Psychotherapy for depression
Psychotherapy, or talking therapy, is a treatment approach for depression, and includes cognitive behavioural therapy (CBT) and counselling.
What are the benefits of psychotherapy with depression?
There are a number of benefits to be gained from using psychotherapy in treating clinical depression:
- It can help reduce stress in your life.
- It can give you a new perspective on problems with family, friends, or colleagues.
- It can make it easier to stick to your treatment.
- You can use it to learn how to cope with side effects from depression medication.
- You learn ways to talk to other people about your condition.
- It helps identify early signs that your depression is getting worse.
What are the different types of psychotherapy?
There are many different types of therapy. Here are some of the most common.
- Cognitive behavioural therapy (CBT)focuses on how your own thoughts and behaviours contribute to your depression. Your therapist will help you learn new ways to react to situations and challenge your preconceptions. You and your therapist might come up with concrete goals. You might also get "homework" assignments, like keeping a diary or applying problem-solving techniques in particular situations.
- Interpersonal therapy focuses on how your relationships with other people play a role in your depression. It focuses on practical issues. You will learn how to recognise unhealthy behaviours and change them.
- Psychodynamic therapy is a more traditional form of therapy. You and your therapist will explore the roots of your depression. You might focus especially on any traumas of your childhood.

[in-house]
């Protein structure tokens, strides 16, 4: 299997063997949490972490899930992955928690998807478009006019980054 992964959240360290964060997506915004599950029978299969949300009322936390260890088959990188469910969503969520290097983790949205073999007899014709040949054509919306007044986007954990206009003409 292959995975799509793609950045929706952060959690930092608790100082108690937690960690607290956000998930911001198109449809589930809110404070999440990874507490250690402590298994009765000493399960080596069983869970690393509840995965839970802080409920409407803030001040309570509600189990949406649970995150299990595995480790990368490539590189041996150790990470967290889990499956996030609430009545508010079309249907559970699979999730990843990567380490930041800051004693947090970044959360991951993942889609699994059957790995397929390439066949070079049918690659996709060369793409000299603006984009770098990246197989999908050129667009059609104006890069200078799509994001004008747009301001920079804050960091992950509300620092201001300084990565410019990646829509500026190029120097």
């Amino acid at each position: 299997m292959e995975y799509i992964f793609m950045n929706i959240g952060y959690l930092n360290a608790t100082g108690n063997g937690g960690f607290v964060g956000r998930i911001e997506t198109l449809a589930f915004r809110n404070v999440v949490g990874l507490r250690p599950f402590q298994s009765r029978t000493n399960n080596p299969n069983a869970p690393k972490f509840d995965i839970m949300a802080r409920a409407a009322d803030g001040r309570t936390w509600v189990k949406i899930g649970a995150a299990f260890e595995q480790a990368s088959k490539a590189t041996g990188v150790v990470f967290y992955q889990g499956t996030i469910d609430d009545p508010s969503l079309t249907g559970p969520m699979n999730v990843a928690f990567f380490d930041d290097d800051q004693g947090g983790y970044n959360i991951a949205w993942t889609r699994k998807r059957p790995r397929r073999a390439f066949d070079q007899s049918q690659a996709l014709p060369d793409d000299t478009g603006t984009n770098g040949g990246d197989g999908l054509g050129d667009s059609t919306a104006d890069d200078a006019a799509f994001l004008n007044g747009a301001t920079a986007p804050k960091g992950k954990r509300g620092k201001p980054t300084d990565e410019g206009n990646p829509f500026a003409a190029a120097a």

- Individual counselling is a one-on-one session with a professional therapist with experience in depression and other mood disorders. In those sessions, you will address individual problem areas. The session may include specific help with acceptance of the diagnosis, education about depression, ways to identify the warning signs, and intervention strategies to manage stress and other depression triggers so you can avoid a major episode.
Because life’s stresses can exacerbate a depressive mood episode, one-to-one sessions can help the person with depression identify what these are, as well as increase coping skills and overall resilience. Adequate sleep is especially important in depressive illnesses since poor sleep can precipitate a depressive episode. Working with a therapist, patients can learn to identify barriers to getting the sleep they need. They can also develop healthy patterns of activity and social involvement, thereby influencing their overall quality of life.
Additionally, when needed, therapeutic sessions can focus on compliance with regular clinic appointments, taking prescribed doses of medications, and obtaining blood medication levels.
Family counselling treats the entire family because depression extends far beyond the patient. Family members often have to cope with the patient's low moods during the depression. While family members may have the best of intentions, without professional guidance, they sometimes make things worse.
Families are frequently involved in outpatient therapy as they become educated about the various signs and symptoms of depression and work with the therapist and patient to learn how to recognise early warnings of an impending episode.
Research findings suggest that these sessions may be valuable treatment components, adding significant benefit to medication compliance and lifestyle and sleep management.
Family meetings are also beneficial for helping everyone deal with the stress of an emotional illness. They also allow the patient and family members to openly discuss grievances without placing blame.
Group counselling sessions allow for the sharing of feelings and the development of effective coping strategies. The give-and-take at group sessions is often the most productive way to change the way you think about your illness and improve your ability to cope with life’s challenges and difficulties.